How To: Making a Raised Bed Garden

by luke on June 13, 2013

Building A Raised Bed Garden

Getting ready for the summer and thinking ahead to the fall, I’m going to create a small garden. While I’ve had both large and small gardens, this time I’m aiming to get the most bang for my buck with a raised bed garden. A small raised bed garden measuring 6’ x 4’ should be enough to plant everything I need to keep fresh food on my table for the season.

Project Cost: $140 (Wood, Screws, Soil)

Assembly Time: 4 Hours

Building A Raised Bed GardenRequired tools:

  • Drill (Cordless Preferred)
  • Tape measure
  • Speed Square
  • PencilSaw
  • 2ft level
  • Squeeze clamps

Optional tools:

  • Skill saw
  • Saw Horses
  • 6ft level

Raised Bed Material

Material:

  • Three  1 x 4 x 8’   (pressure treated)
  • One    1 x 6 x 12’  (pressure treated)
  • One    1 x 6 x 8’    (pressure treated)
  • Two    2 x 4 x 8’   (pressure treated)
  • One 1lb box of outdoor screws 2 ½ in length (GRK RSS preferred)

Raised Bed MaterialsSoil Mix:

    • 4 cubic feet of garden soil with fertilizer.
    • 16 40lb bags of topsoil.

4 cubic feet of compost.

 

Optional Materials:

  • One piece hardware cloth (heavy metal screen) min 12 ft x 2ft
  • Wire fence to surround the garden (optional but highly recommended)

Before we begin, I want to take a minute to bring to light one of the quotes that has stuck with me for many years, and authored by master carpenter Norm Abram. While growing up, my father and I enjoyed watching Norm Abram on the New Yankee Workshop and This Old House.

“Before we use any power tools, let’s take a moment to talk about shop safety. Be sure to read, understand, and follow all the safety rules that come with your power tools. Knowing how to use your power tools properly will greatly reduce the risk of personal injury. And remember this: there is no more important safety rule than to wear these — safety glasses.”  – Norm Abram

 

Cutting Material

I have included a cut sheet that will work to build a garden box with overlapped (woven) corners at 4 x 6ft. You can pre-cut all your boards, and then move on to final assembly.

Cut sheet:

1 X 6

  • Out of 1 x 6 x 12 cut two pieces both 70 ½ inches long.
  • Out of 1 x 6 x 8 cut two pieces 48 inches long.

1 X 4

  • Out of 1 x 4 x 8 cut two pieces 46 ½ inches long.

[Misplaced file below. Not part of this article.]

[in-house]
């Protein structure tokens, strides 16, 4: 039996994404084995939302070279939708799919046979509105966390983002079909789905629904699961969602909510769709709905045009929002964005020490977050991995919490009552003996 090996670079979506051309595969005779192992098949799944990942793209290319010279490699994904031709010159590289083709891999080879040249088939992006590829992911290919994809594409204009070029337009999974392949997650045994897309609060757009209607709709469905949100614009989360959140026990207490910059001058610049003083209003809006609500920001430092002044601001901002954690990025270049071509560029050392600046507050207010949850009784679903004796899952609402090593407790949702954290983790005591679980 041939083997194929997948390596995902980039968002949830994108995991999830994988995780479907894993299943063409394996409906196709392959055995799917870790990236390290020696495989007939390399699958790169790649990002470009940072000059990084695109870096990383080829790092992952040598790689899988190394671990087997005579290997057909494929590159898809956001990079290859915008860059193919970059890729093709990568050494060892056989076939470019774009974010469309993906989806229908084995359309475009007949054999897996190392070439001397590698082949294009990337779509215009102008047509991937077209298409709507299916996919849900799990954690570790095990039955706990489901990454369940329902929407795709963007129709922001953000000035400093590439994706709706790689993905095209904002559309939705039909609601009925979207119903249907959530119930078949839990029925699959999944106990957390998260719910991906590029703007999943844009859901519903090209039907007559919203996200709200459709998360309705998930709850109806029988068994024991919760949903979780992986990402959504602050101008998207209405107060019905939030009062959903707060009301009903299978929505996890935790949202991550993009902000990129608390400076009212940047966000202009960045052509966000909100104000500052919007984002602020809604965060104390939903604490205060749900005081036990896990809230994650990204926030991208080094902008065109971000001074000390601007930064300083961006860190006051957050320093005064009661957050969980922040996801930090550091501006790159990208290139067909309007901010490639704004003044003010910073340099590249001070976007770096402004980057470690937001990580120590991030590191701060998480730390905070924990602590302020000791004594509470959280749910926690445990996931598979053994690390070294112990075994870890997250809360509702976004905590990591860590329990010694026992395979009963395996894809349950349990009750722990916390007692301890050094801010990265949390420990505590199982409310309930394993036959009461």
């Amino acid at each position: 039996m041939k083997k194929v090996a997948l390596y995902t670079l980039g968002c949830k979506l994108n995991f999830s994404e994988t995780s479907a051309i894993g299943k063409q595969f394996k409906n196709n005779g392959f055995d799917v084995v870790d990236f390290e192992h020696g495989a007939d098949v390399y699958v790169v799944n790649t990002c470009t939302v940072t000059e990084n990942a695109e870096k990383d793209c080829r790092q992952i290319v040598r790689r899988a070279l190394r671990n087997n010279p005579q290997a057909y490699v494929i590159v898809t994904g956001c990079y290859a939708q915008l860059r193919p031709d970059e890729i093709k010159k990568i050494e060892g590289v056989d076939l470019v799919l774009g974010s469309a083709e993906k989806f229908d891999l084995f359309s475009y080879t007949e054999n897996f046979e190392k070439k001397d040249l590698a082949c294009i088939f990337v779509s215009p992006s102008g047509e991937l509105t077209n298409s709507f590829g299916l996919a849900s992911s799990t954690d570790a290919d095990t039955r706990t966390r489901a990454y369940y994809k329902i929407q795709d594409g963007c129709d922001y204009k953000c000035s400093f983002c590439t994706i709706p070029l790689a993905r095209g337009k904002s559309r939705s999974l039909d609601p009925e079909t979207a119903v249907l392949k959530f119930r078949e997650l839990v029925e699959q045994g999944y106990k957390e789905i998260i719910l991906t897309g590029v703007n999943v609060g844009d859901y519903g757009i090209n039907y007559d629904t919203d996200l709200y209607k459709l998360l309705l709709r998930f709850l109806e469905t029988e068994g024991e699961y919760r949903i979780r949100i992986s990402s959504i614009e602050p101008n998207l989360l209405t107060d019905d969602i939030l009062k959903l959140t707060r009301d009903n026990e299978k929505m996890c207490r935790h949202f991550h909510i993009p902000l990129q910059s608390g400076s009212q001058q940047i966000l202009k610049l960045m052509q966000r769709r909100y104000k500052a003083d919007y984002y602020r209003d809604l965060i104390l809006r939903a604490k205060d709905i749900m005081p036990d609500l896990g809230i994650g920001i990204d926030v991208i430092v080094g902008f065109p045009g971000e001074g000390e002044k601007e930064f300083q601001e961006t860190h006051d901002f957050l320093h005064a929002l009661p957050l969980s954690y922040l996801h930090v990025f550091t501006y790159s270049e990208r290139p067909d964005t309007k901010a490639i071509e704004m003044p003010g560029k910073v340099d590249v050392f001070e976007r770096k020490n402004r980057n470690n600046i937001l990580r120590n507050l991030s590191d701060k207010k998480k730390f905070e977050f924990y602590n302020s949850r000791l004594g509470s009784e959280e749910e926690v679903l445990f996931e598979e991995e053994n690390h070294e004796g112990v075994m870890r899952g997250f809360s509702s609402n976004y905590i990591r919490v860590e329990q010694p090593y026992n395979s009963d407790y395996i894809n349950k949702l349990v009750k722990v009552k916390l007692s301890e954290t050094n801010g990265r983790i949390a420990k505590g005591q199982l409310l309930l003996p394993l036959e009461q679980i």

• Out of 1 x 4 x 8 cut one piece 72 inches long.
  • Out of 1 x 4 x 8 cut another piece 72 inches long.

2 x 4

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  • Rip both 2 x 4’s in half ( a table saw can be helpful to do this).
    • Out of these rips you’ll need 6 pieces at 9 ½ inches long.
    • One rip cut to 43 ½ inches long.
    • Then 5 pieces cut to 40 inches long with 45-degree bevels at the long points (these will be your fence posts).

 

Assembly:

Now that you have completed all of your cuts, assembly will be a breeze. You’ll be using your 2 ½ inch structural screws to attach the walls of the box to the corner blocks. For aesthetics I kept the 1×6 lumber as the bottom course and the 1×4 as the top. The corners will form and alternating overlap, or weave, as illustrated in the photographs below.

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Please note: There is only one-way to assemble this based on the cut sheet provided. The short sides (4ft) of the 1×6 will overlap the long (6ft) side, and the 1 x 4 will do the opposite.

 

 

 

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Begin assembling the sides of the box, using 2 screws in each board/corner, to attach the corner boards. The corner boards should be even with the top of the sidewalls when finished. Repeat this until all 4 sides are assembled.

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After the basic box is assembled you’ll need to add a cross support to prevent the sides from bowing out over time.

Hooking your tape on the outside of the box and run it down the long side; make a mark at 35 ¼ inches. Using your speed square (as pictured below) draw a square line down the inside of the box. Mark the far side of the line with an “x”. Repeat on the opposite side “pulling your measurement” from the same edge of the box.

Attach the two remaining 9 ½ blocks (covering your “X’s”) to the long walls of the box.Attach the 43 ½ inch piece of your ripped 2 x 4 so it fits in between the two 9 ½ blocks you added. This will add structure to your garden and prevent bowing of the sides.

image_16Your box should be square. If you measure outside corner to outside corner, (diagonally) you should roughly 86 ½ inches. As long as both diagonals are the same, you have created a perfectly square box.

At this point, you can flip over the box and add the hardware cloth. This will keep critters from attacking your garden from below; in particular, moles and voles. I simply used a few washer headed screws I had kicking around. However, anything that holds the screen in place will work fine.

 

Installation:

Now it is time to install your garden. It’s definitely worth the extra effort to square and level the box. Not only will it be more visually appealing, it will also shed rain more evenly.

image_26image_25Use a 2 ft level on the short sides and a 6ft on the long sides to get a rough idea of the amount of leveling needed.

After the initial check, mark out the area around the raised bed with a shovel, remove the box, and begin to dig.

Skim off all the grass so there will be no risk of it growing up through the garden. Dig the high point down until the box is level.

Once the box is level on all four sides, begin to fill it with a mix of compost, top soil, and garden soil (with fertilizer).

Mix the different layers of soil thoroughly, and before you know it you’ll be planting!

Congratulations, your garden is complete!

– Nick

 

 

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